Queens of the Last Arctic Monkeys

As one of the people who first found out about the Arctic Monkeys through Myspace (remember that?) I found their debut album, “Whatever People Say I Am, That’s What I’m Not,” to be entirely enjoyable for some time, though they’ll forever be lumped with the exuberance that everyone approaches new music with when they’re just starting to build up their rotation.

They were British! That earned them quite a few points in my book, at a time when I would routinely listen to nothing but a mix of The Smiths, Blur, Suede and Supergrass. They tunes were catchy enough to boot, but more importantly, they weren’t well known at the time. This gave them an irresistible aura, coinciding with my eternally prideful moment when I heard Gnarls Barkley’s “Crazy” soon after it hit the Internet and immediately told people it would be a sensation. They were cool because they were barely shaving and becoming popular on the web, and I was cool for discovering them early on.

I mean, geez...this album sold faster than "Defintely Maybe" in the UK. Even with the stupid cover art.

I mean, geez...this album sold faster than "Defintely Maybe" in the UK. Even with the stupid cover art.

Of course, now I know that their debut album was a single-driven, somewhat amateur effort with an overt reliance on increasingly bland power chords. Their second album, “Favorite Worst Nightmare” did an admirable job shifting the group’s focus away from overwrought simple guitar work toward what they do best, playful pop music with a bit of a witty bite.

There’s a reason I couldn’t bear listening to “I Bet You Look Good on the Dancefloor,” but was pleasantly surprised by just how good “Riot Van” and “Mardy Bum” were off of “Whatever…” Likewise, “Fluorescent Adolescent” stands out as exactly what’s right with the band, the mix of simple catchyness and smarter-than-expected lyrics showed promise of great things to come.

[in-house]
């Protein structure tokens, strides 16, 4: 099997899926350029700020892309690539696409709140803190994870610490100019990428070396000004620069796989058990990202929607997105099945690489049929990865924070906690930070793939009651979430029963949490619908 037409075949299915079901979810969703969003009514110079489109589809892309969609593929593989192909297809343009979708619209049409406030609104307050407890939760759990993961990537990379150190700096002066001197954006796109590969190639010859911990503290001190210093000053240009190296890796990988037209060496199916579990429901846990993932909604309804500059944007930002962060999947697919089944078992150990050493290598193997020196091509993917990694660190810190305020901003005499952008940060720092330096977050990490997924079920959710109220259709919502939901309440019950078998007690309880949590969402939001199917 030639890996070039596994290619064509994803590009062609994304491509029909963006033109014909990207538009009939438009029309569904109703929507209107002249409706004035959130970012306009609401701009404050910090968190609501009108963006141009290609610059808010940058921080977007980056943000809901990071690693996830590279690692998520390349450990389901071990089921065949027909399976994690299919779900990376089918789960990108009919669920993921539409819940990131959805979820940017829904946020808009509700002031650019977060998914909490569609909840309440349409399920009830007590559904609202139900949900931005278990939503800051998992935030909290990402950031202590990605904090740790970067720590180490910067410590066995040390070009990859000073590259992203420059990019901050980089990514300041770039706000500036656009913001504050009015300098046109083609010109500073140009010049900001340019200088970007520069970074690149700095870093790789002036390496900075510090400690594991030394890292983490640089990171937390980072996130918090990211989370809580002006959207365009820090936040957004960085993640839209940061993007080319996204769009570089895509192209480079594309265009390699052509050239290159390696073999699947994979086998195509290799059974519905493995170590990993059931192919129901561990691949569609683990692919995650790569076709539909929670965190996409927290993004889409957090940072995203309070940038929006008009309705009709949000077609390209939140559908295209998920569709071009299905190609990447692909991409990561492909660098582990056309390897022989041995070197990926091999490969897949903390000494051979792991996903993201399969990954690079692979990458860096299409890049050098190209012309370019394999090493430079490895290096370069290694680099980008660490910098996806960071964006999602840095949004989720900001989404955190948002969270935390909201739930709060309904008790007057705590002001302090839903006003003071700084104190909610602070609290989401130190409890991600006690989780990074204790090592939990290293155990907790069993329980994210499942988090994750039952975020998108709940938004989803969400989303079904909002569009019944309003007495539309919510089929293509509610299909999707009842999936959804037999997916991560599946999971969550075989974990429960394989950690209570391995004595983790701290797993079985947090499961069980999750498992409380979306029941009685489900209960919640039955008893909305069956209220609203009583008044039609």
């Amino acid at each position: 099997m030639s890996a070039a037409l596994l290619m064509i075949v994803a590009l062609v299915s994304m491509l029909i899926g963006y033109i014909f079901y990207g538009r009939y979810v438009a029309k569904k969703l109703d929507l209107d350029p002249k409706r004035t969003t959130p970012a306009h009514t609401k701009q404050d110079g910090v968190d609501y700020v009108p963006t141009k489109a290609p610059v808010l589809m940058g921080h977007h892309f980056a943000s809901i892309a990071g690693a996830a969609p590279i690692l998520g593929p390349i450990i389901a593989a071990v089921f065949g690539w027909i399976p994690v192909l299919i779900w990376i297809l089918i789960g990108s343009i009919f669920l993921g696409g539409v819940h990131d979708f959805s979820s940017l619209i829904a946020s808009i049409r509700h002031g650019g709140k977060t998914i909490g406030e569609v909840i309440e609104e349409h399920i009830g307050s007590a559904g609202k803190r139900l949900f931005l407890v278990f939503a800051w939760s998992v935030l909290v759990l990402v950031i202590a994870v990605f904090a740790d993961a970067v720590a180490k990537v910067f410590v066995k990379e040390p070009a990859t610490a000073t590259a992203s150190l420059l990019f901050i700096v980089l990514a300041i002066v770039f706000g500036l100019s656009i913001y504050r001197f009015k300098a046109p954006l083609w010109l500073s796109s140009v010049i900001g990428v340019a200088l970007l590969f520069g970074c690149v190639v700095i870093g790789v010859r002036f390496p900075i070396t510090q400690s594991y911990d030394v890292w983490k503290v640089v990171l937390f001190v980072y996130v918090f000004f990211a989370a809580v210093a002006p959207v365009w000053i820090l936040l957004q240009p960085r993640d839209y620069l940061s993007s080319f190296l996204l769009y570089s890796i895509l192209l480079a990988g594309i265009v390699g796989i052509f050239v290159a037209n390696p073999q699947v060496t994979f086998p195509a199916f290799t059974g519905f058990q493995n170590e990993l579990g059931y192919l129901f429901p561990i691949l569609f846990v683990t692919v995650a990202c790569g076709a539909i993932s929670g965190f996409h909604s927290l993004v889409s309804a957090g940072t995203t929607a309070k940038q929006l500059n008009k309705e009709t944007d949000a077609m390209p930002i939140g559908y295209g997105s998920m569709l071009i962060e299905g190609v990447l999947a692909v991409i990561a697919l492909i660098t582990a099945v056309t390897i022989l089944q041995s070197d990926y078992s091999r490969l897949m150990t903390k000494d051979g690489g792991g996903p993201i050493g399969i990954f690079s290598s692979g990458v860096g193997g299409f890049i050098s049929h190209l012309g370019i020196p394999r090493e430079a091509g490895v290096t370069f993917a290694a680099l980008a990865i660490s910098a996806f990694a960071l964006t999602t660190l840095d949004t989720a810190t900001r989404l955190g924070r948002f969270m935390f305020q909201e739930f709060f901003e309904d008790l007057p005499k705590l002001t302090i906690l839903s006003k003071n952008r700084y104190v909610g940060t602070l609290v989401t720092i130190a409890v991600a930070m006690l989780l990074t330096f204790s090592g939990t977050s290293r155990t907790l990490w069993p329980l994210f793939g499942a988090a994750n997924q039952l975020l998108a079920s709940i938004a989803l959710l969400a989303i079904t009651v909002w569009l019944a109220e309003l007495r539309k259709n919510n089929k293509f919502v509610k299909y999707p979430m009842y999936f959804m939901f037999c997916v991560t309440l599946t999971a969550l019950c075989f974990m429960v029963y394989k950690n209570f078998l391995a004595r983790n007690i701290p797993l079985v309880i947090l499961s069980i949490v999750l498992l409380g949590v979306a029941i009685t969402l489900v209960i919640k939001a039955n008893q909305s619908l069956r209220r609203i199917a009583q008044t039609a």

The Last Shadow Puppets, Arctic Monkeys album Alex Turner’s side band, then had to go and fill me with that, “Oh wow, these guys are onto something here,” feeling. “The Age of Understatement,” their debut album, was a fantastic back-and-forth trip between James Bond and “In Like Flint,” musically speaking (just listen to it, you’ll understand).

And now the Arctic Monkey’s third album, “Humbug,” just had to go and pull someone else out of my budding musical infancy, Josh Homme of Queens of the Stone Age. Now, I haven’t cared about them for quite some time, given their sudden drop in quality after the departure of bassist Nick Oliveri, but I still remember feeling like the coolest kid in the world mowing the lawn to the sounds of “Songs for the Deaf.”

So how well does the musical collaboration of a well-intentioned, sex-driven, homophobic American stoner rocker and some young Brit wits work out?